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Miller and the Sweep, The (1897)


Main image of Miller and the Sweep, The (1897)
35mm, black and white, silent, 40 feet
DirectorG.A. Smith
Production CompanyG.A. Smith

A miller collides with a chimney sweep, and they both come to blows.

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The Miller and the Sweep (1897) was one of the first films made by G.A. Smith, shortly after he first acquired a camera (either in late 1896 or early 1897). Although he is recorded as having made thirty-one films that year, this is one of the few that survive.

It's one of the earliest films to show a clear awareness of its visual impact when projected. Knowing that the final film would be in black and white, Smith turned the action into a battle between those two opposites - the miller is clad in white and is carrying a bag of flour, the sweep is in black and has a bag of soot, each of which has a similarly destructive effect on the other's appearance.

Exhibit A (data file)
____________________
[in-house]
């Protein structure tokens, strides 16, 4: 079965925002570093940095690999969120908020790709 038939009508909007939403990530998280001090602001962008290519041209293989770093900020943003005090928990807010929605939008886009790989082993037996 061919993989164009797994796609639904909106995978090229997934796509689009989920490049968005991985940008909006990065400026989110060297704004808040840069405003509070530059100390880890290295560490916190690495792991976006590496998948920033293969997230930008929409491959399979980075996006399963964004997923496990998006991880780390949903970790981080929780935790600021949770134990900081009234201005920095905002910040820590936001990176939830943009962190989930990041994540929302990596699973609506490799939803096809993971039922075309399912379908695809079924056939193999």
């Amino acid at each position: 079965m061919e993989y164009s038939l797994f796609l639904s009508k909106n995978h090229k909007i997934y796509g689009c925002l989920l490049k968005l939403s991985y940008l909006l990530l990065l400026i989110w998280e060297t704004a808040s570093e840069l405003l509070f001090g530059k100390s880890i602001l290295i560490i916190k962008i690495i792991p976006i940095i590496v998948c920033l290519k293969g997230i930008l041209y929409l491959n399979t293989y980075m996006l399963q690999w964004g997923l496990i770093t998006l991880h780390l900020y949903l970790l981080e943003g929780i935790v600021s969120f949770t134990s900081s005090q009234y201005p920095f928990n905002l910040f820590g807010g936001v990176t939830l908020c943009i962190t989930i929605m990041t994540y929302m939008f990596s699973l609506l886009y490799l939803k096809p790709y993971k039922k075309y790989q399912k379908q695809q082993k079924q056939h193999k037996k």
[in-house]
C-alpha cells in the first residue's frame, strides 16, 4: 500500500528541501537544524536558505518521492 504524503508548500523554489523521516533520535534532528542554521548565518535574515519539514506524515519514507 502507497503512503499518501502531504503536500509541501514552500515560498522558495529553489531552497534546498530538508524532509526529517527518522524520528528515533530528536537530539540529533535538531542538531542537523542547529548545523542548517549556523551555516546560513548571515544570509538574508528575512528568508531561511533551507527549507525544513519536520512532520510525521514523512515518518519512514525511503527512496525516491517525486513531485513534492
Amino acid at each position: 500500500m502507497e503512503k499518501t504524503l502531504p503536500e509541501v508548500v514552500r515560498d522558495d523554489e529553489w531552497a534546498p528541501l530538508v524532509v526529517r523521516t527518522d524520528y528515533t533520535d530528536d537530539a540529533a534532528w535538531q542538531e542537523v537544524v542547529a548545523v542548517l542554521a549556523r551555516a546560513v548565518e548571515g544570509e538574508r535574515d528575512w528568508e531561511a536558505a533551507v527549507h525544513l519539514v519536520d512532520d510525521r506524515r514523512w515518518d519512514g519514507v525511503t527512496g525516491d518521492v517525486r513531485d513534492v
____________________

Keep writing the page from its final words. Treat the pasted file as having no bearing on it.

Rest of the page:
Smith also stages the action in front of the miller's windmill, which provides a constantly moving backdrop that makes it clear that the film is shot on location.

Smith's subsequent films would be rather more sophisticated, especially when he started exploiting the creative possibilities of close-ups, editing and special effects, but The Miller and the Sweep is still immensely endearing and clearly shows his cinematic imagination at work, albeit in embryonic form.

Michael Brooke

*This film is included in the BFI DVD compilation 'Early Cinema: Primitives and Pioneers'. It is also featured in full as part of 'How They Laughed', Paul Merton's interactive guide to early British silent comedy. Note that this material is not limited to users in registered UK libraries and educational establishments: it can be accessed by anyone, anywhere.

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Video Clips
Complete film (0:48)
Production stills
Washing the Sweep (1898)
Smith, G.A. (1864-1959)